We had a momentous weekend here in the Valley! Oh, it was wonderful – the merging of friends, family, and strangers to work with a common purpose slashed item after item off our heavily laden to-do list.
Personally, I brought in seven outsiders, all adorned with a “do-it-for-me-because-you-love-me” ornament dangling above their heads. And girl, did they!
From the start of the farm’s conceptualization, we have had a broken fence enclosing the designated gardening corral, doing absolutely nothing for our deer problem.
You know deer, the biggest, greatest pest to beautiful greens and flowers in the garden. You’ll have beautiful pumpkin buds blooming to the morning and before you know it, your plant is void of all bright orange color, deer droppings left carelessly behind. There was a time or two that I was tending to the plants when I looked up to see a beautiful buck standing 20 feet away from me, entertained by the pear tree and completely unaffected by my presence! They’re ornery, you know. If you try to scare the deer away, they might just look at you, still chomping away on your hard work. I guess I’m not as intimidating as a mountain lion.
This weekend the fence went up. It’s probably four and a half to five feet tall, not high enough to stop a deer from jumping over, but they can’t just mosey on through the gap that once lined our northeast edge.
We will have to add some deer fencing on top of the existing fence to be fully effective, but for now I believe the deer are able to find plenty of food elsewhere on our property – food that doesn’t require taking a leap to get there.
In order to plant things, you have to have somewhere to put them. Well, another pest we run into around these parts are gophers. The little buggers tunnel deep underground and come up for air only to form a nice, fresh heap of dirt around a sizable hole, dangerous land mines to ankles everywhere! In order to keep the gophers out of my ground garden beds, we must take precautions.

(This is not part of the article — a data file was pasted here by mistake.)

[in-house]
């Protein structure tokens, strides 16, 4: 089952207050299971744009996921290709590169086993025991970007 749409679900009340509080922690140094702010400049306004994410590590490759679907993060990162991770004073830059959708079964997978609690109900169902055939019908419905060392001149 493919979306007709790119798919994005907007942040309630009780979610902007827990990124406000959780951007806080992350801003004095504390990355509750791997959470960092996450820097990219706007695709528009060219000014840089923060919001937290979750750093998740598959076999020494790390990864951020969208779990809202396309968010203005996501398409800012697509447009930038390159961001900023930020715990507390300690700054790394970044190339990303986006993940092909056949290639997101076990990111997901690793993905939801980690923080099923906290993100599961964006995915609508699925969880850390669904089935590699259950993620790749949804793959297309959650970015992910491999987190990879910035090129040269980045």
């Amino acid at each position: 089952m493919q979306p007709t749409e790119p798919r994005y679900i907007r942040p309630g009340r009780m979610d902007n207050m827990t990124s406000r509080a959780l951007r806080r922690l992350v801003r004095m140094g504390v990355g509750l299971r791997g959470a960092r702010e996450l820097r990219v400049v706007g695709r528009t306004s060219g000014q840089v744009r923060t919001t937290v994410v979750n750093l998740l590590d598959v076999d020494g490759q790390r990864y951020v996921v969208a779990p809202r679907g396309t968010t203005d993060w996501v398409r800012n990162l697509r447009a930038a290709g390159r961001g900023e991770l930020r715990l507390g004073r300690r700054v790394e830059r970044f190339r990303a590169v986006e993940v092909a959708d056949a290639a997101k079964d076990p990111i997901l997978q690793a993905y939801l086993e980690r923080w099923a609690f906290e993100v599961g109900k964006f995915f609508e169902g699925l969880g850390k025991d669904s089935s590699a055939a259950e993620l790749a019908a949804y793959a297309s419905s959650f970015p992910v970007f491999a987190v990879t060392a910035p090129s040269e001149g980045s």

Here, Tess is laying down chicken wire and weed cloth. The gopher wire lies directly on the ground and the weed cloth lies on top of that. (It’s reversed in the picture for measuring purposes.)
And then we wrapped our straw waddle in a spiral (Looks suspiciously like a cinnamon roll… hmmm…), filled it with our soil mixture (vermiculite, peat moss, and home-made compost) and voila! Ready for planting.
My coworkers and I are thrilled with the progress we’ve made in the past week. But not all the work happens outdoors when working towards a dream.
Let’s just say I’m learning a lot as an Intern at Happy Valley Conference Center. Planting schedules don’t make themselves, and the conversation between kitchen and farm is paramount to incorporate a successful transition from a kitchen fully stocked by outside resources to one totally supported by our own hard work.
We are also making our entrance into the Social Media World, even planning out an educational YouTube series! Need to know how to mix a successful compost? Curious about Square Foot Gardening? Let us teach what we know.
The big challenge is identifying all the little puzzle pieces, twisting and turning them, getting help from friends and coworkers, and letting out a great big gasp of wonder when the pieces all slide into place over time. The to-do list is quite long yet, and a heck of a journey it is turning out to be.
Keep up with our progress here weekly, and anxiously await our publishings on Instagram (HappyValleyCC) and Facebook (Happy Valley Conference Center) as well.
Have a wonderful week!